Can some explain what the Trent Affair Was in simple terms?

Chlodio

Ad Honorem
Aug 2016
3,934
Dispargum
#2
A diplomatic incident between the US and the UK in 1861 brought about when a US naval vessel illegally boarded a British ship and siezed two Confederate diplomats on their way to Europe. The British took the incident as an insult to the British flag and threatened war. The matter was settled peacefully because neither side really wanted a war with the other. The US released the diplomats who proceded to Europe on their original mission.

Trent Affair - Wikipedia
 
Mar 2018
260
United States Of America
#3
A diplomatic incident between the US and the UK in 1861 brought about when a US naval vessel illegally boarded a British ship and siezed two Confederate diplomats on their way to Europe. The British took the incident as an insult to the British flag and threatened war. The matter was settled peacefully because neither side really wanted a war with the other. The US released the diplomats who proceded to Europe on their original mission.

Trent Affair - Wikipedia
So, it's it about a darn flag?
 
Feb 2016
4,345
Japan
#4
Well no, it’s about sovreignity, diplomatic rights, neutrality, rule of law.... boarding a foriegn national ship in international waters ... it is bad enough, dragging people off it is quite another.

It could have lead to war.
 
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sparky

Ad Honorem
Jan 2017
4,522
Sydney
#7
Britain considered that using threats to get the emissaries of one of their ship was equivalent to using threats to get someone on British soil

Secretary Seward had to release them and apologize ,
I very much would like to read the text , apparently it was a diplomatic masterpiece of cheek and un-repentance

There was another incident involving Brazil when an US warship entered a Brazilian harbor took a confederate raider lying there for repair
the US government did the full ceremonial of "amende honorable "
sending a warship whose captain formally presented a letter of appologies , fired a broadside salute , followed by the dipping of their flag
 
Sep 2014
1,194
Queens, NYC
#8
Considering that one reason we declared war on Great Britain in 1812 was their boarding American ships and taking people from them, we certainly owed an apology in the Trent affair.

I'm still trying to figure out the sequence of events. How did the American captain learn of the presence of the rebels on the Trent; where did he get the notion that he could capture them that way?
 

sparky

Ad Honorem
Jan 2017
4,522
Sydney
#9
I'm not sure about how the Captain was informed of their presence ,
it could have been something as simple that southern newspapers trumpeting their departure
or not
the whole issue seems to have been that instead of taking the ship as prize and bringing it to port
for the civilian authorities to sort out the legalese , he took ( kidnapped ) passengers and let the ship go

He had a right to search , but not the right to apprehend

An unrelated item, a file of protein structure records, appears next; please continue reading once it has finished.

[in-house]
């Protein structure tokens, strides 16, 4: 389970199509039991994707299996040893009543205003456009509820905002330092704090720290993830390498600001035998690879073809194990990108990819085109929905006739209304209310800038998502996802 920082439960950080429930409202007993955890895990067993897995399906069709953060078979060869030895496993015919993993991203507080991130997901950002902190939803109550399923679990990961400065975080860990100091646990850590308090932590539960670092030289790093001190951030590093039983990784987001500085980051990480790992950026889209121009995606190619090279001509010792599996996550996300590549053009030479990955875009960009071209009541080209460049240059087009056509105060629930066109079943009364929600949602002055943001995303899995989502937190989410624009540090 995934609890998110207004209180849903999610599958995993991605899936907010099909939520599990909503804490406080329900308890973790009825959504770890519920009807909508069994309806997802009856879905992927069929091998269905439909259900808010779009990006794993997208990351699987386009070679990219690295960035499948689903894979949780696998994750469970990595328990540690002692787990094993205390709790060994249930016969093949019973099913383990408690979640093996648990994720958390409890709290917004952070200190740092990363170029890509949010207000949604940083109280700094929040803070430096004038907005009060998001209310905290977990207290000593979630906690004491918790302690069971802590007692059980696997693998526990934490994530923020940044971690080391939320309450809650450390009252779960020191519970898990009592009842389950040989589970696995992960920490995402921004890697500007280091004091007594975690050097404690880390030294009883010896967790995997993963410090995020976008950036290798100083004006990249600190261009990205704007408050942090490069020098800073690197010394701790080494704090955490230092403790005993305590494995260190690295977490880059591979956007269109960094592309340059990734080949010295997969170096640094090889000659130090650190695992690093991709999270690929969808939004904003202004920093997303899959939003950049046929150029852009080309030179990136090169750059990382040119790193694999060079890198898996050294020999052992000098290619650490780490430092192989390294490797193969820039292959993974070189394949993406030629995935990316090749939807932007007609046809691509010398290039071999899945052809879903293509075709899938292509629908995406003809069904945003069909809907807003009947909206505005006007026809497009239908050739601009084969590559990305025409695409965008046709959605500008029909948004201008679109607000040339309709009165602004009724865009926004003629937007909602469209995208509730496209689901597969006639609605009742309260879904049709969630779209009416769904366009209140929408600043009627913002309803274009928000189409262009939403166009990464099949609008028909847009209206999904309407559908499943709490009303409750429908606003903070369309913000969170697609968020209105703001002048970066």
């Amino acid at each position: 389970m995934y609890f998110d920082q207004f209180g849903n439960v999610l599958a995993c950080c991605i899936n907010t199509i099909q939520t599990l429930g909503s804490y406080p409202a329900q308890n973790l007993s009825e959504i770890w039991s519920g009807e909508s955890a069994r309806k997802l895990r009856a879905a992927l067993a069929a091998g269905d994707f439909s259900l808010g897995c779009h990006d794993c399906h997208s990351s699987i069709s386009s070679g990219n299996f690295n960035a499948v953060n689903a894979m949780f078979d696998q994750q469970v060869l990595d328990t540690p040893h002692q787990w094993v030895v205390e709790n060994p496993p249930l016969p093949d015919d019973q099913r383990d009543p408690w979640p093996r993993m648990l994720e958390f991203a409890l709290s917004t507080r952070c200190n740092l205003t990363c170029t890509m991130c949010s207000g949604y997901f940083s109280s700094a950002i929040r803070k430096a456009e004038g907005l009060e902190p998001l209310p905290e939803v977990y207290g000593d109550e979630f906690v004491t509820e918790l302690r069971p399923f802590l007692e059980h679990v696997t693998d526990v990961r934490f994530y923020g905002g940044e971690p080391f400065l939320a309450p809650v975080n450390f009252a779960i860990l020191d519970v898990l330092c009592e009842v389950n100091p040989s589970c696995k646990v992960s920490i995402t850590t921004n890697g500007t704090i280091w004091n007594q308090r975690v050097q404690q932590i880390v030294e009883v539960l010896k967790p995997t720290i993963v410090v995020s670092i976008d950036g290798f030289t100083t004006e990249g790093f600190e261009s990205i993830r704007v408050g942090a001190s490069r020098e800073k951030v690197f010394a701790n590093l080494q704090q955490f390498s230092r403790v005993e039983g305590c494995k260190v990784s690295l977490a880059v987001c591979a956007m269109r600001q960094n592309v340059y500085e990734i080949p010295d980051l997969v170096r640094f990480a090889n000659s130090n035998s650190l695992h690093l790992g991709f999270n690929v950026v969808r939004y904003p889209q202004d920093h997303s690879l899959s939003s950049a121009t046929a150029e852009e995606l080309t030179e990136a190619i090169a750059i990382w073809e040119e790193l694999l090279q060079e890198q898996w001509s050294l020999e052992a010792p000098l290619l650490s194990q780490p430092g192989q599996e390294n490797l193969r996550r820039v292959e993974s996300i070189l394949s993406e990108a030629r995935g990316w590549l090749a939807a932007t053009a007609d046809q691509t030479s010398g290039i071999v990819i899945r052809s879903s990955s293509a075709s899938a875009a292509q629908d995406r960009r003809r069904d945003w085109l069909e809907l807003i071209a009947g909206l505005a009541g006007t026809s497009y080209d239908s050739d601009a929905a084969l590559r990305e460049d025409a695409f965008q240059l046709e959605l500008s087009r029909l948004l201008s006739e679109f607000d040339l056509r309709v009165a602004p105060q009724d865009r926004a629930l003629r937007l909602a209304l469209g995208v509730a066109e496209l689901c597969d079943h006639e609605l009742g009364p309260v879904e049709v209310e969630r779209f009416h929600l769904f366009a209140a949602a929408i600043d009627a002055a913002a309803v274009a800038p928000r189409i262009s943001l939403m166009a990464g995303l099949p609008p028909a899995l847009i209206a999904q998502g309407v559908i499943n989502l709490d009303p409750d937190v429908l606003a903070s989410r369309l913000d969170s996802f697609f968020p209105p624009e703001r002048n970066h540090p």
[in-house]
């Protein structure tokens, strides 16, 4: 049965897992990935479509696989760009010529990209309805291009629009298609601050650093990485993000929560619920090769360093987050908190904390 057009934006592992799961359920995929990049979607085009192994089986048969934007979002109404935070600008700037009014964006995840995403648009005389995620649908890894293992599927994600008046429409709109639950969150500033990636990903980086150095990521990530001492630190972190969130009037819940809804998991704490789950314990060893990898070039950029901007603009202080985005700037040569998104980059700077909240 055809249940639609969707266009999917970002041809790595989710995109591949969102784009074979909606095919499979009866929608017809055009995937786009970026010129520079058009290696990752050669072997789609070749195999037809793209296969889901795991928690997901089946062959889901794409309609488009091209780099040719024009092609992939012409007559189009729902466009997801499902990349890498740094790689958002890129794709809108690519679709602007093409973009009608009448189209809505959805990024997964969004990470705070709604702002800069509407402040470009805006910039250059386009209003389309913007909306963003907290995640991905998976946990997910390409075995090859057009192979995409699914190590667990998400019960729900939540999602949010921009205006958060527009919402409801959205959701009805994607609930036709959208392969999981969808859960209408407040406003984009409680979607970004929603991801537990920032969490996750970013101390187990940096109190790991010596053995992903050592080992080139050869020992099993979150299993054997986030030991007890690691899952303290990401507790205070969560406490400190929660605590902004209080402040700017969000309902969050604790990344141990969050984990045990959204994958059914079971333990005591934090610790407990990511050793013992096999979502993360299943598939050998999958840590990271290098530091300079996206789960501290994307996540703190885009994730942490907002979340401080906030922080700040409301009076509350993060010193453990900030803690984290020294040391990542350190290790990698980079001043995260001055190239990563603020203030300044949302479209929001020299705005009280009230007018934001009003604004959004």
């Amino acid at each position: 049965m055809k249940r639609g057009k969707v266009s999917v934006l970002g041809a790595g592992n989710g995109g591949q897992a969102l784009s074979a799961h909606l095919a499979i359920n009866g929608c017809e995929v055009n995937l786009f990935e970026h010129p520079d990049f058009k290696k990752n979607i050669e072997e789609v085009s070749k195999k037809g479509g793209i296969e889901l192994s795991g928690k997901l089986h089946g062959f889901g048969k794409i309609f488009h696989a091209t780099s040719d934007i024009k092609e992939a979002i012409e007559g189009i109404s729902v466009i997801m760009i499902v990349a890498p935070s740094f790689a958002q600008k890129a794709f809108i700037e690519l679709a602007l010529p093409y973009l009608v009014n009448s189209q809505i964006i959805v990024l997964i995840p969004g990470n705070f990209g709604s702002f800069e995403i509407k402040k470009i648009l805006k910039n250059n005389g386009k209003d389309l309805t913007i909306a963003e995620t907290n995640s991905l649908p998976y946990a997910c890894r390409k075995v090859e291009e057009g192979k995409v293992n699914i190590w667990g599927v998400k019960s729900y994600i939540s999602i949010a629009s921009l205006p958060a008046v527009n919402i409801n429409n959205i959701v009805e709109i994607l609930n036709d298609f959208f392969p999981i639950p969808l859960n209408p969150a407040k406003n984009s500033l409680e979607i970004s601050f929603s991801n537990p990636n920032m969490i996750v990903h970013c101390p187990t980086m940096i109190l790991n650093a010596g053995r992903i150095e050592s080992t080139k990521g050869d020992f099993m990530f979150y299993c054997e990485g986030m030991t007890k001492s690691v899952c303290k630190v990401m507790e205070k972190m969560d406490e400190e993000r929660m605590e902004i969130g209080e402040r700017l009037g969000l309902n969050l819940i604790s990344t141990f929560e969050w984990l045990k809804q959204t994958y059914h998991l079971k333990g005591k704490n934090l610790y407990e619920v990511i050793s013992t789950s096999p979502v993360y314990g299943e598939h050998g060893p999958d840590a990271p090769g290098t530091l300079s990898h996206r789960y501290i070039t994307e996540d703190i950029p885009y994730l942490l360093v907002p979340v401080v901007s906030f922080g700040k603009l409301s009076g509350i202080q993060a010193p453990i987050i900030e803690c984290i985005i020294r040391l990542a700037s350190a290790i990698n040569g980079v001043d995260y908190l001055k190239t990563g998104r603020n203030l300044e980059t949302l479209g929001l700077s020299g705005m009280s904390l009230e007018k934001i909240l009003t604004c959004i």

Feb 2016
4,345
Japan
#10
The situation had been building for some time.
The Confederates diplomats were publicly known.
Britain had declared publicly its neutrality and its recognition of the south as a BELLIGERENT.
The mission to Europe was not a secret, and the movements of the diplomats was reported in both the press and through union intelligence.
The following comes from Wikipedia.

Meanwhile, rumors reached the Federal government that Mason and Slidell had escaped aboard Nashville. Union intelligence had not immediately recognized that Mason and Slidell had left Charleston on Theodora. U.S. Navy Secretary Gideon Welles reacted to the rumor that Mason and Slidell had escaped from Charleston by ordering Admiral Samuel F. DuPont to dispatch a fast warship to Britain to intercept Nashville. On October 15, the Union sidewheel steamer USS James Adger, under the command of John B. Marchand, began steaming towards Europe with orders to pursue Nashville to the English Channel if necessary. James Adger reached Britain and docked in Southampton Harbor in early November.[28] The British government was aware that the United States would attempt to capture the diplomats and believed they were on Nashville. Palmerston ordered a Royal Navy warship to patrol within the three-mile limit around Nashville's expected port of call, to assure that any capture would occur outside British territorial waters. This would avoid the diplomatic crisis that would result if James Adger pursued Nashville into British waters. When Nashville arrived on November 21, the British were surprised that the envoys were not on board.[30]

The Union steam frigate USS San Jacinto, commanded by Captain Charles Wilkes, arrived in St. Thomas on October 13. San Jacinto had cruised off the African coast for nearly a month before setting course westward with orders to join a U.S. Navy force preparing to attack Port Royal, South Carolina. However in St. Thomas, Wilkes learned that the Confederate raider CSS Sumter had captured three U.S. merchant ships near Cienfuegos in July. Wilkes headed there, despite the unlikelihood that Sumter would have remained in the area. In Cienfuegos he learned from a newspaper that Mason and Slidell were scheduled to leave Havana on November 7 in the British mail packet RMS Trent, bound first for St. Thomas and then England. He realized that the ship would need to use the "narrow Bahama Channel, the only deepwater route between Cuba and the shallow Grand Bahama Bank". Wilkes discussed legal options with his second in command, Lt. D. M. Fairfax, and reviewed law books on the subject before making plans to intercept. Wilkes adopted the position that Mason and Slidell would qualify as "contraband", subject to seizure by a United States ship.[31] Historians, however, have concluded that there was no legal precedent for the seizure.[32]
 
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